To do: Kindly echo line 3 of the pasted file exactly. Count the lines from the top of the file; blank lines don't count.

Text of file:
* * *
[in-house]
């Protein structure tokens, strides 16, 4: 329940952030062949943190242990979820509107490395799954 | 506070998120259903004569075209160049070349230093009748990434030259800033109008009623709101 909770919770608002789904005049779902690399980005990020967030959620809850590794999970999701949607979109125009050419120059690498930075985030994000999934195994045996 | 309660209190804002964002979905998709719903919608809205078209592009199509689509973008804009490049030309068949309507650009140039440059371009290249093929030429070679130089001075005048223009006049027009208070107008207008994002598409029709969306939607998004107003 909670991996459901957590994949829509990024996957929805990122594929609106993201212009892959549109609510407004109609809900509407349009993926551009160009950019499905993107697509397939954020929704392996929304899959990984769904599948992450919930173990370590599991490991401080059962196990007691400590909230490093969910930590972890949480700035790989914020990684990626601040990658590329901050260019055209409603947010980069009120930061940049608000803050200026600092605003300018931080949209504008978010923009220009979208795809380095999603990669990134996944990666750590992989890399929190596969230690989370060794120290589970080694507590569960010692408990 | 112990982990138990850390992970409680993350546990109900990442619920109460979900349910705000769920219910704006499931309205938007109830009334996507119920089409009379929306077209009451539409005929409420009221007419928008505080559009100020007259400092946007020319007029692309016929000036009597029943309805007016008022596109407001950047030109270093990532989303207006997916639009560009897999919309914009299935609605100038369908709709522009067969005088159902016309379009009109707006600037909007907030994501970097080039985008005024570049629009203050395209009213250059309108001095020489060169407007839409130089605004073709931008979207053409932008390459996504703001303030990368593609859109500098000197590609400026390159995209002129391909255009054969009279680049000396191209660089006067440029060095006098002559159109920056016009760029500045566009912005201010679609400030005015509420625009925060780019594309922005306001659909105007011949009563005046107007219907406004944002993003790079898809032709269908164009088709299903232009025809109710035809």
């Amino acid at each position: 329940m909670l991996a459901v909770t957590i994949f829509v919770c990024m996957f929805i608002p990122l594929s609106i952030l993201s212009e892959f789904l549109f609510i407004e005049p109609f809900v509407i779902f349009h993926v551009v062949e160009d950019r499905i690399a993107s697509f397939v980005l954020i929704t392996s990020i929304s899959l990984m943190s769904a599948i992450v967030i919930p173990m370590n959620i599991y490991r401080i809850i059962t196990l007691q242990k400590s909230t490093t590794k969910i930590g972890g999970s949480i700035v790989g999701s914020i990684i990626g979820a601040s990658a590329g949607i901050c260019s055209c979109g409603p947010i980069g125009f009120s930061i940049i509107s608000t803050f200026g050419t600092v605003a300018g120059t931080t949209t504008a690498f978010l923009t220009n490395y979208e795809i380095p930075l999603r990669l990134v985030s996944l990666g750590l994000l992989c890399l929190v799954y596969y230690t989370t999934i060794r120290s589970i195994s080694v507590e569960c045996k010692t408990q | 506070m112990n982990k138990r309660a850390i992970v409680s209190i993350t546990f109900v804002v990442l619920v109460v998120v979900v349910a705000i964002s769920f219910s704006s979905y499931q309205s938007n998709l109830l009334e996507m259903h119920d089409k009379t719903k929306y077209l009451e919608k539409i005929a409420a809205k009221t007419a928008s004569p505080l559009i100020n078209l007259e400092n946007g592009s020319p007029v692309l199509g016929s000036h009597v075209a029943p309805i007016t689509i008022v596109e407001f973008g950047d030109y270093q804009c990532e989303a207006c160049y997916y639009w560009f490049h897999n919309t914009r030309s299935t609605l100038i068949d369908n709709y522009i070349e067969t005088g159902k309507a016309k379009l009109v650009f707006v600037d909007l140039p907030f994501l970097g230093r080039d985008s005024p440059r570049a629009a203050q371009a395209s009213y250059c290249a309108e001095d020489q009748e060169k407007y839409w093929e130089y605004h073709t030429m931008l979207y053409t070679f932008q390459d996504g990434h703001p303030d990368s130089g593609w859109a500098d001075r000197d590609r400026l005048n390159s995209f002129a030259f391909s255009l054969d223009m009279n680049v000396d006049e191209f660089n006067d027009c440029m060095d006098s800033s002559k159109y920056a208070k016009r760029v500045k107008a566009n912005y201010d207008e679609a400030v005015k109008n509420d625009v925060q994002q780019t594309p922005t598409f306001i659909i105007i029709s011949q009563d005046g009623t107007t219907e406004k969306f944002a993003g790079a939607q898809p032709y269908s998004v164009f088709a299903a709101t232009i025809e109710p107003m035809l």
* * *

């Amino acid at each position: 329940m909670l991996a459901v909770t957590i994949f829509v919770c990024m996957f929805i608002p990122l594929s609106i952030l993201s212009e892959f789904l549109f609510i407004e005049p109609f809900v509407i779902f349009h993926v551009v062949e160009d950019r499905i690399a993107s697509f397939v980005l954020i929704t392996s990020i929304s899959l990984m943190s769904a599948i992450v967030i919930p173990m370590n959620i599991y490991r401080i809850i059962t196990l007691q242990k400590s909230t490093t590794k969910i930590g972890g999970s949480i700035v790989g999701s914020i990684i990626g979820a601040s990658a590329g949607i901050c260019s055209c979109g409603p947010i980069g125009f009120s930061i940049i509107s608000t803050f200026g050419t600092v605003a300018g120059t931080t949209t504008a690498f978010l923009t220009n490395y979208e795809i380095p930075l999603r990669l990134v985030s996944l990666g750590l994000l992989c890399l929190v799954y596969y230690t989370t999934i060794r120290s589970i195994s080694v507590e569960c045996k010692t408990q | 506070m112990n982990k138990r309660a850390i992970v409680s209190i993350t546990f109900v804002v990442l619920v109460v998120v979900v349910a705000i964002s769920f219910s704006s979905y499931q309205s938007n998709l109830l009334e996507m259903h119920d089409k009379t719903k929306y077209l009451e919608k539409i005929a409420a809205k009221t007419a928008s004569p505080l559009i100020n078209l007259e400092n946007g592009s020319p007029v692309l199509g016929s000036h009597v075209a029943p309805i007016t689509i008022v596109e407001f973008g950047d030109y270093q804009c990532e989303a207006c160049y997916y639009w560009f490049h897999n919309t914009r030309s299935t609605l100038i068949d369908n709709y522009i070349e067969t005088g159902k309507a016309k379009l009109v650009f707006v600037d909007l140039p907030f994501l970097g230093r080039d985008s005024p440059r570049a629009a203050q371009a395209s009213y250059c290249a309108e001095d020489q009748e060169k407007y839409w093929e130089y605004h073709t030429m931008l979207y053409t070679f932008q390459d996504g990434h703001p303030d990368s130089g593609w859109a500098d001075r000197d590609r400026l005048n390159s995209f002129a030259f391909s255009l054969d223009m009279n680049v000396d006049e191209f660089n006067d027009c440029m060095d006098s800033s002559k159109y920056a208070k016009r760029v500045k107008a566009n912005y201010d207008e679609a400030v005015k109008n509420d625009v925060q994002q780019t594309p922005t598409f306001i659909i105007i029709s011949q009563d005046g009623t107007t219907e406004k969306f944002a993003g790079a939607q898809p032709y269908s998004v164009f088709a299903a709101t232009i025809e109710p107003m035809l």